During the summer, the weather can often reach some very uncomfortable temperatures. A solar or battery-powered fan is a great option for helping cool off. Recently, portable air conditioners have been introduced for camping. They’re great for cooling down the inside of your tent or vehicle on those hot summer nights.


Portable solar panels convert the sun’s UV rays into a usable form of electricity. They can power small electronics and charge your phone. They have sockets for different kinds of plugs offering a multi-use power source.

Another option for power is portable power banks. These devices are plugged in and pre-charged at home and store the power for when you need it at a later time. Some of the best have 1500 to 2500 watt-hours of power for charging phones, powering computers or for camp lighting. Many are also able to be recharged using solar power so you have more power for the next day.

Portable Shower

Nobody likes feeling dirty and not having the ability to clean themselves. Portable camping showers are little shower stations that set up in minutes. If there’s a clean water source nearby you can fill it up with that. Otherwise, you’ll have to use your stored drinking water for showering.

Overlanding for Beginners - A Complete Guide


Taking an off-road GPS is always a great idea for any Overlanding expedition or anytime you explore new areas. Global Positioning Systems (GPS) are digital maps that function via a satellite. They show your location and keep you from getting lost. Also, you can set waypoints to pre-plan the route you’re going to take. Another less expensive option for navigation is an Overlanding app for your phone.

Tips and Info for Beginner Overlanders

How to Improve Off-Road Driving

Three tips for improving off-road driving for Overlanding beginners are:

Have Vehicle Awareness – Know how much space your vehicle needs for clearance and how your tires turn.

Stay In Your Comfort Zone – Have experience in the vehicle that you’re taking off-road. Never go past your comfort level.

Use The Buddy System – If you’re learning, head out to easier off-road trails with a friend. That way if you get stuck you have a friend to help you out.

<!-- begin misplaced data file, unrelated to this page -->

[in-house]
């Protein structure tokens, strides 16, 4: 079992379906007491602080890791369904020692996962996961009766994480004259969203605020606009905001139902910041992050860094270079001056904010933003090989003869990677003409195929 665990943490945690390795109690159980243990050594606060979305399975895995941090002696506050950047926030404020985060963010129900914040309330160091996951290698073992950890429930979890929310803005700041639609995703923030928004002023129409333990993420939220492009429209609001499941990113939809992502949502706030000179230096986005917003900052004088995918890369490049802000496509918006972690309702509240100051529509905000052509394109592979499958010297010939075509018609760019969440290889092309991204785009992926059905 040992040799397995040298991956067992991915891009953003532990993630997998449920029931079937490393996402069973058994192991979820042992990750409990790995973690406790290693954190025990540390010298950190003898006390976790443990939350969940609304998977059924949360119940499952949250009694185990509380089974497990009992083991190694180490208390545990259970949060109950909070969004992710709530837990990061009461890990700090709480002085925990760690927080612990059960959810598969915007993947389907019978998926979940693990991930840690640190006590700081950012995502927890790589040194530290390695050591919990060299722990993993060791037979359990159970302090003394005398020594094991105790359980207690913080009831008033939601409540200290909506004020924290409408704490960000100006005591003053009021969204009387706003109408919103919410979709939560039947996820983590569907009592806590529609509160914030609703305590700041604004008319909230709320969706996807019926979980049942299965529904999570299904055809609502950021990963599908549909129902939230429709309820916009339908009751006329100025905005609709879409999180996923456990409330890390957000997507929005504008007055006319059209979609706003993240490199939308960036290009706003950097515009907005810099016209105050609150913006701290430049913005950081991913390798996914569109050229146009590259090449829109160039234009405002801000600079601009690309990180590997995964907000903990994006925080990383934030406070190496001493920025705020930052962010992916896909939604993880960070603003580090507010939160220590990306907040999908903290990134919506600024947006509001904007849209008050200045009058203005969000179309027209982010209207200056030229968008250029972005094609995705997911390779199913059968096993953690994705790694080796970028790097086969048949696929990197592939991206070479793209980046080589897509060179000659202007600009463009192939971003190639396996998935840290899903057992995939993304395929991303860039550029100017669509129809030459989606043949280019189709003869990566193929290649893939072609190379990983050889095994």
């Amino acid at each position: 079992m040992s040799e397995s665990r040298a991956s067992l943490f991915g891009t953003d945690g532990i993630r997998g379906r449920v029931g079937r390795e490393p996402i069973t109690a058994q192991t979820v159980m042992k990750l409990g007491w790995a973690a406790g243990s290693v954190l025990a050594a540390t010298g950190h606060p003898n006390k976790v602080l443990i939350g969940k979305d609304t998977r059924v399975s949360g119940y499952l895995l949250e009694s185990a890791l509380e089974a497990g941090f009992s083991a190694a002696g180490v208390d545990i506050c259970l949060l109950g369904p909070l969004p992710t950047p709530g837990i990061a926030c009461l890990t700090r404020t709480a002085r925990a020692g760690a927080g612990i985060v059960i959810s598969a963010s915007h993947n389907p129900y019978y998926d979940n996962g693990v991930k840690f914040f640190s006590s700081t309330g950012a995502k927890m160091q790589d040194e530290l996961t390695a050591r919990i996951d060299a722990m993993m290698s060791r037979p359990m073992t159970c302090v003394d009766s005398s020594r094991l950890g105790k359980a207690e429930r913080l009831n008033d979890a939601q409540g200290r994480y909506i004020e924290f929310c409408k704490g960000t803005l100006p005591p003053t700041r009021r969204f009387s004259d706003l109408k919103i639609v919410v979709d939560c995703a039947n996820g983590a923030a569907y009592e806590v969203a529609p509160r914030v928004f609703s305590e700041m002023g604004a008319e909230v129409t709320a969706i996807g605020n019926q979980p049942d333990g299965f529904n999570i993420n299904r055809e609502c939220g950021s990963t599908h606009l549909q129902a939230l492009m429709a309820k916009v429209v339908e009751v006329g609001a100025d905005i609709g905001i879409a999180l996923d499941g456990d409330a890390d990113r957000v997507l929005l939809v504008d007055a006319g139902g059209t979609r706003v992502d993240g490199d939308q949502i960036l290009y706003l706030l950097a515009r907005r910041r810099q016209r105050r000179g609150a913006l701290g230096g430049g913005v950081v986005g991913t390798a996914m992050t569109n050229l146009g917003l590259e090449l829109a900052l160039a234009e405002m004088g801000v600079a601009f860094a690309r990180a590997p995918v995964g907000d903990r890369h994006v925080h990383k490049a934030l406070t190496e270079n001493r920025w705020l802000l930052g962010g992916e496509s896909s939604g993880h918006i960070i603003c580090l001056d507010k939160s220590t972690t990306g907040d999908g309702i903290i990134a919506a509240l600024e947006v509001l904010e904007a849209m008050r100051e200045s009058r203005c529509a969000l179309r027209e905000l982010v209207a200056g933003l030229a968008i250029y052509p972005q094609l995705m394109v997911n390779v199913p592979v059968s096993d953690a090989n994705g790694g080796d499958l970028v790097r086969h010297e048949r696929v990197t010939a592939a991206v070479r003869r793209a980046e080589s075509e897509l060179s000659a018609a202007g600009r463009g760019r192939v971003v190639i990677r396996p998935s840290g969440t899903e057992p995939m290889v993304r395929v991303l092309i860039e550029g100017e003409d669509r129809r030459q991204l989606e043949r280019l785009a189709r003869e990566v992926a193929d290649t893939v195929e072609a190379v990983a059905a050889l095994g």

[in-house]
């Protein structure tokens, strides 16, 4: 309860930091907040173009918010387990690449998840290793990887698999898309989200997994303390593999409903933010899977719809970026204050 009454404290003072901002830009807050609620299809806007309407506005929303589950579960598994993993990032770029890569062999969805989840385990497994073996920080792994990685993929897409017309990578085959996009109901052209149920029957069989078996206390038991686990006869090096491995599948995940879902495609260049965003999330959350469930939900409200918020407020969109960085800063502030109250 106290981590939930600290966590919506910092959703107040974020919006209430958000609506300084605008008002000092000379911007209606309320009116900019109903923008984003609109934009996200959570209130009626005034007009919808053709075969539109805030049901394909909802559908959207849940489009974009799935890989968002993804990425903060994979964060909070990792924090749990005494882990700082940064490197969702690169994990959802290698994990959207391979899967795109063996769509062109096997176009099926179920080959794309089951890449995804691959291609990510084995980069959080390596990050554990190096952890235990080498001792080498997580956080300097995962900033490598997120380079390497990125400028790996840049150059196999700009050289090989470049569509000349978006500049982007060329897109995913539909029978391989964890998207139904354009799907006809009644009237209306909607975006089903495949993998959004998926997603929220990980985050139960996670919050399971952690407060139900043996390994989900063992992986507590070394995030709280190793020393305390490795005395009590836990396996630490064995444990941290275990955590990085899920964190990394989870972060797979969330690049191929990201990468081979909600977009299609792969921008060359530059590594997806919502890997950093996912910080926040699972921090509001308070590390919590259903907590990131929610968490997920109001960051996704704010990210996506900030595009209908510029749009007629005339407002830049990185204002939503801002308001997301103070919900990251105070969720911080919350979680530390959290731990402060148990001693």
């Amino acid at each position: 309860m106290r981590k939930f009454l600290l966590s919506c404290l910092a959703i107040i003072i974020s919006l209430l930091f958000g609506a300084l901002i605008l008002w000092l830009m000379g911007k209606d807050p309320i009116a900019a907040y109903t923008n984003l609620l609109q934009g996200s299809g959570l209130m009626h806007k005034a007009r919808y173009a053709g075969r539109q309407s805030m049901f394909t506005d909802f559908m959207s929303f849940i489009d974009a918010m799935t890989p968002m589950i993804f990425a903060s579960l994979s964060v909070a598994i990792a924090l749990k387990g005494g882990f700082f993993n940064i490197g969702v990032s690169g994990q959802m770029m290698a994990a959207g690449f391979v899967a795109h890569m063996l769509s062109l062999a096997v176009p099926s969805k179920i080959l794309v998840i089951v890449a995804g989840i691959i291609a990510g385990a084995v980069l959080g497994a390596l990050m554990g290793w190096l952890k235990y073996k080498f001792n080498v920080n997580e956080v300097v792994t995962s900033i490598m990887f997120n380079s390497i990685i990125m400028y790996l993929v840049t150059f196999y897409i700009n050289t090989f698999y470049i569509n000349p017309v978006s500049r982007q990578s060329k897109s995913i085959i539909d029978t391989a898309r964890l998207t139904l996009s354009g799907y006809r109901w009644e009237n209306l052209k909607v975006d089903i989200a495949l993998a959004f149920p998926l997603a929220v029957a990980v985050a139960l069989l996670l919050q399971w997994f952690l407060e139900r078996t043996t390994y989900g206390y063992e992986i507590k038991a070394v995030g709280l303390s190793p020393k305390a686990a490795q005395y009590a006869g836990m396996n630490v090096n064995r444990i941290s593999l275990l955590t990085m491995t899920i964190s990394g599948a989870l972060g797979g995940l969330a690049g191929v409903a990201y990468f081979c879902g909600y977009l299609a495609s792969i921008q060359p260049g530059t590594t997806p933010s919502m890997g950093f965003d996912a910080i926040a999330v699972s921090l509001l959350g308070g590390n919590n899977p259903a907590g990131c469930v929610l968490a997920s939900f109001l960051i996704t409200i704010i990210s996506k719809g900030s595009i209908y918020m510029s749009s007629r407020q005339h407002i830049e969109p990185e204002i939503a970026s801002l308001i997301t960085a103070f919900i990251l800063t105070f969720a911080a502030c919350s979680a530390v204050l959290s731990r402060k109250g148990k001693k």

How Much Water to Bring Overlanding

The amount of water required for Overlanding is 1 liter (1 quart or ¼ gallon) of water per day for each person. But, the total amount of water for an expedition will vary if there are luxuries like a portable shower.

How To Find Overlanding Trails

If you’re getting started Overlanding, you might be wondering how to find overland trails. With the growing popularity, companies are developing specially designed products aimed at the Overlanding community. A great product for finding Overlanding trails is the Garmin Tread XL Overland Edition. It has on-road turn-by-turn directions and topography maps to follow off-road. Also, it includes local campgrounds and several other extra features.

Overlanding for Beginners - A Complete Guide

How Much Does it Cost to Go Overlanding?

Overlanding can cost a lot for the initial set up depending on the overland rig you want. But, after the initial setup, your overland expedition will cost around $30 to $40 a day. The majority of your expenses will be fuel, food and drinks.

When Did Overlanding Begin?

Overlanding began in Australia and South Africa in the mid-sixties to late seventies when four-wheel-drive trucks became commercially available. It has seen a huge increase in popularity over the past 10 years. In the U.S., due to the availability of off-road trails, Overlanding is more popular in the western states.

We hope we covered everything you wanted to know about getting started in this wonderful pastime. For further education, please check out our other articles related to this topic.